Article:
Blocking economic empowerment: It takes 6 years to get an Interior Design license from some states
When one thinks of occupational licensing boards, a number of images may come to mind: white coated medical students working long intern hours, over-taxed law students hunched over bar prep books in the wee hours of the morning and of course, the grueling six year certification process of interior designers.
Oh, you hadn’t heard about that last one?
As ridiculous as it may seem, in three states (Nevada, Louisiana, and Florida) and two territories (District of Columbia and Puerto Rico,) this is the reality that aspiring entrepreneurs face when trying to enter the seemingly inoffensive market of interior design.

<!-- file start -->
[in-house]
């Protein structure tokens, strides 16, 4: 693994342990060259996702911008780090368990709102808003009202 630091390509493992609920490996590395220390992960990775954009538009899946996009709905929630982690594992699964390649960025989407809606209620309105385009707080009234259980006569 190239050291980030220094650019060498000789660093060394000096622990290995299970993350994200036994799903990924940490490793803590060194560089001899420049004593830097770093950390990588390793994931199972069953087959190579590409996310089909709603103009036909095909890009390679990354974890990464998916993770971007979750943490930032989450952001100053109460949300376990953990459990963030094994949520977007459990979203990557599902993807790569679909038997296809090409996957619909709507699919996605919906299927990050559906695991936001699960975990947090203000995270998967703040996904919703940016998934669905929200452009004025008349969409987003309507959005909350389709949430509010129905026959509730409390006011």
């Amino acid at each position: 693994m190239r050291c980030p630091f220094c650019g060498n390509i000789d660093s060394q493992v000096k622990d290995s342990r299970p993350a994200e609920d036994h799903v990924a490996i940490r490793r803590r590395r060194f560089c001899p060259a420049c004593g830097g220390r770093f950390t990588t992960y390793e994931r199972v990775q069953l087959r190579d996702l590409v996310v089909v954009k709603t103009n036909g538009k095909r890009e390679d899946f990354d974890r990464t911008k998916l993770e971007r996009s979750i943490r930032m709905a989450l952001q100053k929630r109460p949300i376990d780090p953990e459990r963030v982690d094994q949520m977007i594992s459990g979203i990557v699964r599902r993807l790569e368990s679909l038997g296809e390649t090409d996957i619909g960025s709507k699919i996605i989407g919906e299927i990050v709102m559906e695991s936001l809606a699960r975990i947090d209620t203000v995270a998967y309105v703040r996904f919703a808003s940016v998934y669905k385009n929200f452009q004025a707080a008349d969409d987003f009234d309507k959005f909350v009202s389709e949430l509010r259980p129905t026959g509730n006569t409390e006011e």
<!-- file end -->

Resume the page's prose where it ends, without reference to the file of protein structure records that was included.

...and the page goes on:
According to the Institute for Justice, interior design, where it is regulated by licensing boards, has the highest education burden of lower-income occupations to enter, requiring a staggering 2,190 days of education on average. In addition, these states also require a test known as “the NCIDQ” (National Council for Interior Design Qualification,) which is notoriously difficult and also cost-prohibitive, costing as much as $675 to apply and register for the test.